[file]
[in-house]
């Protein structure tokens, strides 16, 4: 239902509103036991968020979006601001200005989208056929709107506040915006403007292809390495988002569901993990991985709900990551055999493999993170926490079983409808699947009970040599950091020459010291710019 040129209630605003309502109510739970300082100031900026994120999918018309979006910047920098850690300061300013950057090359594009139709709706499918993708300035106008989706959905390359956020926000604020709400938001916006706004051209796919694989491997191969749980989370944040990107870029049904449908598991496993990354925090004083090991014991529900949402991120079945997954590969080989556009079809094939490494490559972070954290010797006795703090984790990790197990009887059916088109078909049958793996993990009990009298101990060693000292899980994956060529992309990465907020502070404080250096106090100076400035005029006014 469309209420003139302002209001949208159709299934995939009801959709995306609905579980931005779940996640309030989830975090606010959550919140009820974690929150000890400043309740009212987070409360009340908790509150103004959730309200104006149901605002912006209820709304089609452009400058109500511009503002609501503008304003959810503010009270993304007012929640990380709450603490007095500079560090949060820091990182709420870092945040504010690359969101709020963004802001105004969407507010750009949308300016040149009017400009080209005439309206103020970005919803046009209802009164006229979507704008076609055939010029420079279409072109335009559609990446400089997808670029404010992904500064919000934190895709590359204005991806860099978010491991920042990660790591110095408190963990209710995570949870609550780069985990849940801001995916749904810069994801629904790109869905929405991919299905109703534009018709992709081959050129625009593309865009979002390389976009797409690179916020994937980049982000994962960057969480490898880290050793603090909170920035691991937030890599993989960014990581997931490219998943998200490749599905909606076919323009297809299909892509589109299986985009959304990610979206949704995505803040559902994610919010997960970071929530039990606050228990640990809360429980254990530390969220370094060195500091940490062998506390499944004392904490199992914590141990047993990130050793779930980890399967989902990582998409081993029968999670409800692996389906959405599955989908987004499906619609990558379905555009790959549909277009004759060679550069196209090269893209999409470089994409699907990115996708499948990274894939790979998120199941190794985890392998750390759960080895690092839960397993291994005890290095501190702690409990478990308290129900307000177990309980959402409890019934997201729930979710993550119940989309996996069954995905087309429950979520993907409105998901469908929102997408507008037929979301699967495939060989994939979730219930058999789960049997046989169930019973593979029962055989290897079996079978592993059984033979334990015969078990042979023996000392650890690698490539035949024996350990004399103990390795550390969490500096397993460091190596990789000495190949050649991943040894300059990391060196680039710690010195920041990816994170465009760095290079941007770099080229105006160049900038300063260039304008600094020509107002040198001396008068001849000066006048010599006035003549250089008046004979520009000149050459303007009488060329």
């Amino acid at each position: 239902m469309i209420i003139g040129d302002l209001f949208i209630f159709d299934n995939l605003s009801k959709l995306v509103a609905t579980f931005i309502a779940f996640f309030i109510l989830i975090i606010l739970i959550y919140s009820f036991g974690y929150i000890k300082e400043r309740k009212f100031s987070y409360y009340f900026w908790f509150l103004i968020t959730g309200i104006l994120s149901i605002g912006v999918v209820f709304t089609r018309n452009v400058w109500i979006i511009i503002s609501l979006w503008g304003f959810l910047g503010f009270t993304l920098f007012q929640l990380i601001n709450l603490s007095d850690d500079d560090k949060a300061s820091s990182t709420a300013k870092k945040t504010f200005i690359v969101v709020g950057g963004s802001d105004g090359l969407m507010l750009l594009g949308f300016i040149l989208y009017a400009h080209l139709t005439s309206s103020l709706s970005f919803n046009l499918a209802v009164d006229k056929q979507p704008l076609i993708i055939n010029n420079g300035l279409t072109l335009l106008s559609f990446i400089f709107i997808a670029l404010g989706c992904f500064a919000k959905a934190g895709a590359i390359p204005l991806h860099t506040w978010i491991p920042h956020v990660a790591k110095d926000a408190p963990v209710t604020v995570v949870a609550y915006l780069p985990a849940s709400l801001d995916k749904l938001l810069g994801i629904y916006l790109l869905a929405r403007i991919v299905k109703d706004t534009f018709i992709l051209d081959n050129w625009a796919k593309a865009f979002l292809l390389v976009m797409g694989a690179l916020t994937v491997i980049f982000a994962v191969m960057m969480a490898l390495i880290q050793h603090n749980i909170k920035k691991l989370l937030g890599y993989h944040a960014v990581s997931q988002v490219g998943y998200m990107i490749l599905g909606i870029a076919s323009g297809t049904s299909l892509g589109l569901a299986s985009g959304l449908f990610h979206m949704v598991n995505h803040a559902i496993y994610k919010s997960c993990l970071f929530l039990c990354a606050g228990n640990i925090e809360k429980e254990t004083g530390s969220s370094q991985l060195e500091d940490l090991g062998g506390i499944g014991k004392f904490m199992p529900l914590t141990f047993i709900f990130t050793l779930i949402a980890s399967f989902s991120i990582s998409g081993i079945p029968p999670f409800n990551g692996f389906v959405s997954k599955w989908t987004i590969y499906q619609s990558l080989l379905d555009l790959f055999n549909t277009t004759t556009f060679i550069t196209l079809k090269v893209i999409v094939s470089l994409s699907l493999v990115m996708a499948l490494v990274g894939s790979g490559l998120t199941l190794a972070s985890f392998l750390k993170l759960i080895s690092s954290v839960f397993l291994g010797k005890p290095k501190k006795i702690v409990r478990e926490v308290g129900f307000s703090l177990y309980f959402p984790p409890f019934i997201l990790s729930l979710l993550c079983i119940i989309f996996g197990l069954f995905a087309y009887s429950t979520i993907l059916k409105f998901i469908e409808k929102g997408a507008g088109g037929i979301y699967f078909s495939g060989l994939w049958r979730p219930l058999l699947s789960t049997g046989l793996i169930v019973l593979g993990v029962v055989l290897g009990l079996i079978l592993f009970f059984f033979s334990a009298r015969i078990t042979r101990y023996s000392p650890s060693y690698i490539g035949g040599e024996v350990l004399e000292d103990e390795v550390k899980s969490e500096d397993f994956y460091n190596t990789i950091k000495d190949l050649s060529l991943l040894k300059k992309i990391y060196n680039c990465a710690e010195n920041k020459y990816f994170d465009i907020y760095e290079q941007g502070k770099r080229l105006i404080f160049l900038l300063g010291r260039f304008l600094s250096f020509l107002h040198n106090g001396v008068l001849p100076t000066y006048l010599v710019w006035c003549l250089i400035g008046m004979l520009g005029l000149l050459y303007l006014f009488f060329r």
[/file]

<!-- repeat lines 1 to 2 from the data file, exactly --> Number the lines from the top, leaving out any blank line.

[in-house]
């Protein structure tokens, strides 16, 4: 239902509103036991968020979006601001200005989208056929709107506040915006403007292809390495988002569901993990991985709900990551055999493999993170926490079983409808699947009970040599950091020459010291710019 040129209630605003309502109510739970300082100031900026994120999918018309979006910047920098850690300061300013950057090359594009139709709706499918993708300035106008989706959905390359956020926000604020709400938001916006706004051209796919694989491997191969749980989370944040990107870029049904449908598991496993990354925090004083090991014991529900949402991120079945997954590969080989556009079809094939490494490559972070954290010797006795703090984790990790197990009887059916088109078909049958793996993990009990009298101990060693000292899980994956060529992309990465907020502070404080250096106090100076400035005029006014 469309209420003139302002209001949208159709299934995939009801959709995306609905579980931005779940996640309030989830975090606010959550919140009820974690929150000890400043309740009212987070409360009340908790509150103004959730309200104006149901605002912006209820709304089609452009400058109500511009503002609501503008304003959810503010009270993304007012929640990380709450603490007095500079560090949060820091990182709420870092945040504010690359969101709020963004802001105004969407507010750009949308300016040149009017400009080209005439309206103020970005919803046009209802009164006229979507704008076609055939010029420079279409072109335009559609990446400089997808670029404010992904500064919000934190895709590359204005991806860099978010491991920042990660790591110095408190963990209710995570949870609550780069985990849940801001995916749904810069994801629904790109869905929405991919299905109703534009018709992709081959050129625009593309865009979002390389976009797409690179916020994937980049982000994962960057969480490898880290050793603090909170920035691991937030890599993989960014990581997931490219998943998200490749599905909606076919323009297809299909892509589109299986985009959304990610979206949704995505803040559902994610919010997960970071929530039990606050228990640990809360429980254990530390969220370094060195500091940490062998506390499944004392904490199992914590141990047993990130050793779930980890399967989902990582998409081993029968999670409800692996389906959405599955989908987004499906619609990558379905555009790959549909277009004759060679550069196209090269893209999409470089994409699907990115996708499948990274894939790979998120199941190794985890392998750390759960080895690092839960397993291994005890290095501190702690409990478990308290129900307000177990309980959402409890019934997201729930979710993550119940989309996996069954995905087309429950979520993907409105998901469908929102997408507008037929979301699967495939060989994939979730219930058999789960049997046989169930019973593979029962055989290897079996079978592993059984033979334990015969078990042979023996000392650890690698490539035949024996350990004399103990390795550390969490500096397993460091190596990789000495190949050649991943040894300059990391060196680039710690010195920041990816994170465009760095290079941007770099080229105006160049900038300063260039304008600094020509107002040198001396008068001849000066006048010599006035003549250089008046004979520009000149050459303007009488060329």